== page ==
When I was 4 years old, I was in a daycare program where naptime was required. Every day, we'd spread our mats onto the floor and lay in a cluster of Osh Kosh B'gosh, smelling like crayons and graham crackers, and expected to lay still for forty minutes.
I was terrible at naptime. According to my mother, I stood up and whipped by blanket around at others, apparently declaring that they join me in my wild readiness. But naptime was the rule, and so everyone tried to make to me comply—the other kids were doing it just fine. A few weeks later, and after several blanket whips, everyone gave up. They gave me a new activity for the nap time-slot, and sent me to the daycare's office to label things. Everyone was happy, especially me, because when the other kids started rolling out their mats, I got to toss my hair back and say, "Oh, I've got to go to work."
The moral of this story is not to be an asshole to your fellow preschoolers—it is that some rules are not for everyone. Naptime exists within the schedule of four-year-olds because it's often a positive thing. It's supposed to prevent you from whipping your blanket into the faces of small children, because you are less riled up and you use that precious energy on things like macaroni jewelry and building hospitals out of wooden blocks. So it's cool that my teachers were like, "Hey, let's give this naptime thing a shot," but it's also cool that when it didn't work for me, they switched it up a bit.
The same thing exists within poetry and yoga (though I'm not a certified in yoga and I can't make any *official* claims that this true): it helps to learn the rules, but that doesn't mean you can't break them. I've never taken a class in poetry, but I like to study other poets and their work. I like to sit and think, "what made this such a dope poem?" In yoga, many of my teachers have instructed the traditional version of the pose, as well as some adjustments and substitutions depending on how your body reacts to that particular pose.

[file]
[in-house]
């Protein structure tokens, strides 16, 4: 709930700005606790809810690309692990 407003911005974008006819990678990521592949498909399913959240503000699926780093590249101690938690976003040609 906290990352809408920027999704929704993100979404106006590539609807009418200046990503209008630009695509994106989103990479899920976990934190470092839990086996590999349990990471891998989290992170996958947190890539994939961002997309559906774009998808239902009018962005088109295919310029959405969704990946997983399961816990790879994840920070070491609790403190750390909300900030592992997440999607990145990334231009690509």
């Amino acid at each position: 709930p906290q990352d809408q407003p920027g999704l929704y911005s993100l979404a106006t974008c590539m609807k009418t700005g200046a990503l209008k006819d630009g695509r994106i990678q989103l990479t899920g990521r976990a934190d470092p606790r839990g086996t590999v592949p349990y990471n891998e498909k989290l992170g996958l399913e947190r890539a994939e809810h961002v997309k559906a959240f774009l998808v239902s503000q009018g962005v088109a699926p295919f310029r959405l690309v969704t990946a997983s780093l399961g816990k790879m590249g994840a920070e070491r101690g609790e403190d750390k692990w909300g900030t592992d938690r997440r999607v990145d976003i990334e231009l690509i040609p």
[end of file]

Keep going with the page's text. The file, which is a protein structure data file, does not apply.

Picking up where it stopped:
Once we understand the rules, the history, and the various techniques of those around us, we can start using them or breaking them. Through exposing ourselves to those rules, we're contributing to the great mental toolbox that is our creativity. Our brain is smart—it knows which tools will best communicate what we feel in our hearts. It all spills out eventually, much like my crayon box would have when someone forced me to take a nap.
I've tried to apply this over the past 16 days by looking at different poets, and practicing different styles of yoga. I'll admit, it's been hard to sit down and say "I'm going to look at Iyengar today" or "I'm going to study Southern Gothic Literature," especially when you're a GIRL JUST TRYING TO HAVE FUN! But when you're dedicating yourself to a challenge, it gives you the motivation to poke around and look at what's out there. The more (in my experience) that you learn, the more you want to learn. Excitement begets excitement. Words beget more words.
This was the challenge I gave myself today. Study some rules. Go back to the basics. Use these to fuel today's poem and practice.
If you'd like to do something similar, hold on to your hats, because I've got some links!
First, here is a link to Ashtanga Fundamentals.
And here is a link William Blake's "The Tyger," which is considered one of the greatest poems of all time. After that, you can read something totally different, and check out a poem from Rupi Kaur's Milk and Honey.
And below is a poem by E.E. Cummings, who is probably most well-known for his role as an avid rule-breaker.
[i carry your heart with me(i carry it in]
i carry your heart with me(i carry it in
my heart)i am never without it(anywhere
i go you go,my dear;and whatever is done
by only me is your doing,my darling)
no fate(for you are my fate,my sweet)i want
no world(for beautiful you are my world,my true)
and it’s you are whatever a moon has always meant
and whatever a sun will always sing is you
here is the deepest secret nobody knows
(here is the root of the root and the bud of the bud
and the sky of the sky of a tree called life;which grows
higher than soul can hope or mind can hide)
and this is the wonder that's keeping the stars apart
i carry your heart(i carry it in my heart)
what rules do you chose to break?